For miles up Broadway, New York pays tribute to its greatest newspaper and media figures, from Newspaper Row near City Hall to Herald Square, Greeley Square, and Times Square.
William Randolph Hearst (right) must have realized this after he came to town in the 1890s.
But waging war with against other papers with his sensationalist journalism wasn’t enough. He also began buying real estate at sparsely populated Columbus Circle, near the New York Journal offices (at left, in 1912).
His intention: to add to the map of the city something called “Hearst Plaza,” which would be the headquarters for his growing company and would rival Herald Square and Times Square in size and prestige.
“William Randolph Heart envisioned a headquarters building as early as 1895, and began purchasing huge amounts of property—in and around 57th Street and Eighth Avenue in the Columbus Circle area,” states the Hearst Corporation website.
He finally broke ground for a Hearst headquarters building on 57th Street and Eighth Avenue in the 1920s.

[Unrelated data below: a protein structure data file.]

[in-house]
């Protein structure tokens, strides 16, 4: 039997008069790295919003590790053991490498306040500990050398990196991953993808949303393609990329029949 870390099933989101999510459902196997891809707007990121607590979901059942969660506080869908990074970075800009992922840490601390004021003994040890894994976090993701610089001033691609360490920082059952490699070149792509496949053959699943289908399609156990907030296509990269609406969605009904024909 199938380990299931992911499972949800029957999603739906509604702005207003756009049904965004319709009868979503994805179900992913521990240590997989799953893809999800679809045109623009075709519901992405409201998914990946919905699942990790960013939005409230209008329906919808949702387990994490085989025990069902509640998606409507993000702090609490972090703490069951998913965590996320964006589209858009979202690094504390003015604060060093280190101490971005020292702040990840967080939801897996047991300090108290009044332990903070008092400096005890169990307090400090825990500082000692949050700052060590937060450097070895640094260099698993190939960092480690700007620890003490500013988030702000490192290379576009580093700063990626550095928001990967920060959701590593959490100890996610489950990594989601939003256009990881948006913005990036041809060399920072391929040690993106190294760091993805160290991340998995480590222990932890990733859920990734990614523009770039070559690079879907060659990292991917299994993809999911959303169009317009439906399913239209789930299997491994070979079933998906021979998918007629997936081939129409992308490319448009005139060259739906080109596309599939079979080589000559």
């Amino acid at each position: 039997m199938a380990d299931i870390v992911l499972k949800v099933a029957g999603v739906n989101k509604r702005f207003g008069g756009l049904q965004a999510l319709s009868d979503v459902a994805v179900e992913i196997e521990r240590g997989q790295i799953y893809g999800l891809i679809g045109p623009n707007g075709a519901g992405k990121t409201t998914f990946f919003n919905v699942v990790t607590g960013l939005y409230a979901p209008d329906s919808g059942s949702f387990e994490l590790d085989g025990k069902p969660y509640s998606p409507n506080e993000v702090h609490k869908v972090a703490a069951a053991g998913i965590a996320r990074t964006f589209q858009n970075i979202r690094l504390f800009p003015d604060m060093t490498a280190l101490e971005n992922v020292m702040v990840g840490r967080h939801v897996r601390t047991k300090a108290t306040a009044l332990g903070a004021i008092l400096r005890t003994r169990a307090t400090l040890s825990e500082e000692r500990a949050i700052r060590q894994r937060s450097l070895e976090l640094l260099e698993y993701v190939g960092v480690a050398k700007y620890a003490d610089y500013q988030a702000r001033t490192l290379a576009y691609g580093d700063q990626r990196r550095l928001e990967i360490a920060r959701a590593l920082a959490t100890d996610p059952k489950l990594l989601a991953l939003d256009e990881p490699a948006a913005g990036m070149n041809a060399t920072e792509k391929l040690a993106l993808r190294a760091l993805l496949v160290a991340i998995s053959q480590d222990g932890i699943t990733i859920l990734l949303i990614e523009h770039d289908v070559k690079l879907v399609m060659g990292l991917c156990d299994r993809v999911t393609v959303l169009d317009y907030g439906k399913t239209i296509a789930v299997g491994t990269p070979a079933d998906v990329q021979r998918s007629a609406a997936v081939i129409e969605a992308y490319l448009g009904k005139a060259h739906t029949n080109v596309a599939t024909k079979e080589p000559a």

“The selection of this site was directly related to the commercial and cultural development in the Columbus Circle area and to Hearst’s intention to establish Hearst Plaza in the area.”
But what happened to the great plans to turn Columbus Circle into a monument to his empire?
The Depression hit, and then World War II, both of which made a huge dent in the Hearst Corporation’s bottom line.
Columbus Circle didn’t need the Hearst name to thrive; it went on to become a bustling commercial center and gateway to the Upper West Side.
Hearst headquarters was built to support a skyscraper on top, in anticipation of the development of Hearst Plaza.
Hearst did make one other contribution to Columbus Circle: he made the call for funds to build the Maine Monument, completed in 1913, honoring the battleship that exploded in 1898 off Cuba.